by Katie Elliott
½ cup old fashioned oats
½ cup plain almond milk
1 sliced banana
¼ cup plain Greek yogurt
1 scoop whey protein powder (vanilla or chocolate– I use Cocoa Elite’s Everyday Cocoa Whey Double Cocoa) (discount code: kelly-8561)
1 tablespoon flax or chia seed
1 tablespoon maple syrup (optional)
- Combine all ingredients into a small jar or any container that can be sealed.
- Stir well to combine.
- Cover and refrigerate overnight or for at least 4 hours.
Overnight Oats are all the rage right now, which makes sense considering they are easy to make, nutritious and delicious. This particular overnight oats recipe combines ingredients that fuel performance, taste great and confer health benefits.
With regards to performance, this recipe has all the components of a great pre-workout meal. The oats, banana, almond milk and Greek yogurt are all good sources of carbohydrates (which is the body’s favorite fuel for endurance endeavors). Bananas are high in potassium, an electrolyte involved in muscle function and lost in sweat. Greek yogurt and whey protein are good sources of Branched Chain Amino Acids (BCAAs), which contribute to energy production during prolonged activity. During longer workout sessions (think Ironman training), when carbohydrate stores become depleted, BCAA’s are taken up by the skeletal muscle rather than the liver to contribute to energy production. Having BCAA’s prior to a long day of intense exercise makes sense as you want to have sufficient amounts of these particular amino acids. Even if your workout isn’t super long, the protein in this meal is still beneficial for an endurance athlete. Endurance athletes generally need more protein than the average joe (1.2-1.4g/kg for endurance athletes vs. .8g/kg for the general population).
Now let’s talk health benefits. Oats are rich in a specific type of dietary fiber called beta-glucan, which is known to lower levels of LDL cholesterol or “bad cholesterol”. Some research articles have also associated consumption of oats with a reduced risk of coronary artery disease, a reduced risk of colorectal cancer and reduced blood pressure. In terms of blood pressure, scientists believe that the high antioxidant content in oats may play a role. Avenanthramides, one of the antioxidants in oats, stimulate nitric oxide production, which is why scientists believe they help reduce blood pressure.
Cocoa and flaxseed are other ingredients in this recipe that have notable health benefits. Cocoa is high in Flavanols, which help to support the circulatory system. Flavanols have been associated with improving blood flow, improving heart health and lowering blood pressure. Flax and chia seeds are high in plant-based omega-3 fatty acids (ALA). Most notably, omega-3 intake has been associated with a reduced risk of coronary heart disease. Omega-3’s also have anti-inflammatory effects, which has led scientists to consider their role in reducing other diseases such as cancer.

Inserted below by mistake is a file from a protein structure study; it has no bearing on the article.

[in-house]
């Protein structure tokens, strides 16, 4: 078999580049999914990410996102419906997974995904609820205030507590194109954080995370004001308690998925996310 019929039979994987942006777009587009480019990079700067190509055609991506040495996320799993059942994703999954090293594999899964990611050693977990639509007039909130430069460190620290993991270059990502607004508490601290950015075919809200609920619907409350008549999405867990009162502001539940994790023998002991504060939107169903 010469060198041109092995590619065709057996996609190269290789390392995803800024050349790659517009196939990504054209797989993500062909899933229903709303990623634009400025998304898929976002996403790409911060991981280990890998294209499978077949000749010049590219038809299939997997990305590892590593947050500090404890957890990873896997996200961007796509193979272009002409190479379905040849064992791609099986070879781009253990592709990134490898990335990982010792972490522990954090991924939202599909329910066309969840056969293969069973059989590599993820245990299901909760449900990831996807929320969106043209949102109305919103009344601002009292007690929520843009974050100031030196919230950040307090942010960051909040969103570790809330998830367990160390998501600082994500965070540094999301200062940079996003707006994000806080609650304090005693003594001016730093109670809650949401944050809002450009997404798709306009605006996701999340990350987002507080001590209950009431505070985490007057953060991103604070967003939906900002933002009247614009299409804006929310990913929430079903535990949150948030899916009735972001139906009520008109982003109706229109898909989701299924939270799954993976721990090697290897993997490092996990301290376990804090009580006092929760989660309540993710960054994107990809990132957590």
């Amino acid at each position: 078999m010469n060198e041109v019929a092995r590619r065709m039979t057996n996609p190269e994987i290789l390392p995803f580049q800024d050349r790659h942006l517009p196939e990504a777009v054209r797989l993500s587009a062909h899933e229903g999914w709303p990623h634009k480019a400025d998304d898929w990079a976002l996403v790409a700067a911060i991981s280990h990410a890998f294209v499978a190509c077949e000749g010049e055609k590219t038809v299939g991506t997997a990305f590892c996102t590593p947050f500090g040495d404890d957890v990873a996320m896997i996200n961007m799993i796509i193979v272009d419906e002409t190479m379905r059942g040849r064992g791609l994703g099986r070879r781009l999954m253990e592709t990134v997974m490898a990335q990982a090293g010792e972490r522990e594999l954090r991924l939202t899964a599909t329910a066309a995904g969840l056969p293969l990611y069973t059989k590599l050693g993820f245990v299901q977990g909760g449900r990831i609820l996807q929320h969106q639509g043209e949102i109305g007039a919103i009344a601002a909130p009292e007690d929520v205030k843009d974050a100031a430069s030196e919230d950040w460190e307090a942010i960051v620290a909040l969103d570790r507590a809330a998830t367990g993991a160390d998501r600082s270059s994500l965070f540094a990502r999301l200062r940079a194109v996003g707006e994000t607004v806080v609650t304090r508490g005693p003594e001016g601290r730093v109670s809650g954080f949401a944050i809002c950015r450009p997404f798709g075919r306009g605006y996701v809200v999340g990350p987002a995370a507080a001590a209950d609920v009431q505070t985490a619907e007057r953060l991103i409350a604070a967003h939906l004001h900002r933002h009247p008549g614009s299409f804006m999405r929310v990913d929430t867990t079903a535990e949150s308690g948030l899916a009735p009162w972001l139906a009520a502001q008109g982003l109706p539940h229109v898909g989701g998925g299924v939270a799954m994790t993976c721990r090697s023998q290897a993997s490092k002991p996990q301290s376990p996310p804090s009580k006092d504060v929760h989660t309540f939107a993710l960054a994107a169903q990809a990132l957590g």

In terms of the timing of this meal, I would recommend eating it 2 hours prior to a training session to allow for adequate digestion. Since it contains fiber and some fat, it is slower to digest than if you were to eat simple carbohydrate. In addition to the numerous nutritional benefits, this recipe will also provide sustainable energy as you enter into your day of training (and any other agenda items). Simply prep the night before (takes less than 10 minutes), get up a few hours prior to a workout and enjoy!
 Karpinski, C. and Rosenbloom, C. (2017). Sports Nutrition: A Handbook for Professionals, 6th Edition. Chicago: Academy of Nutrition and Dietetics.
 Healthline. (2016). 9 Health Benefits of Eating Oats and Oatmeal. Retrieved from: https://www.healthline.com/nutrition/9-benefits-oats-oatmeal.
 NIH. Omega-3 Fatty Acids- A Health Professional Fact. Retrieved from: https://ods.od.nih.gov/factsheets/Omega3FattyAcids-HealthProfessional/.
Katie Elliott, MS, RD, is the founder of Elliott Performance & Nutrition, based in Aspen, Colorado. Katie works with clients nationwide via tele health and also does counseling and exercise testing at Achieve Health and Performance. Katie’s specialties include sports nutrition, nutrition for the prevention and treatment of disease, weight loss, and worksite wellness.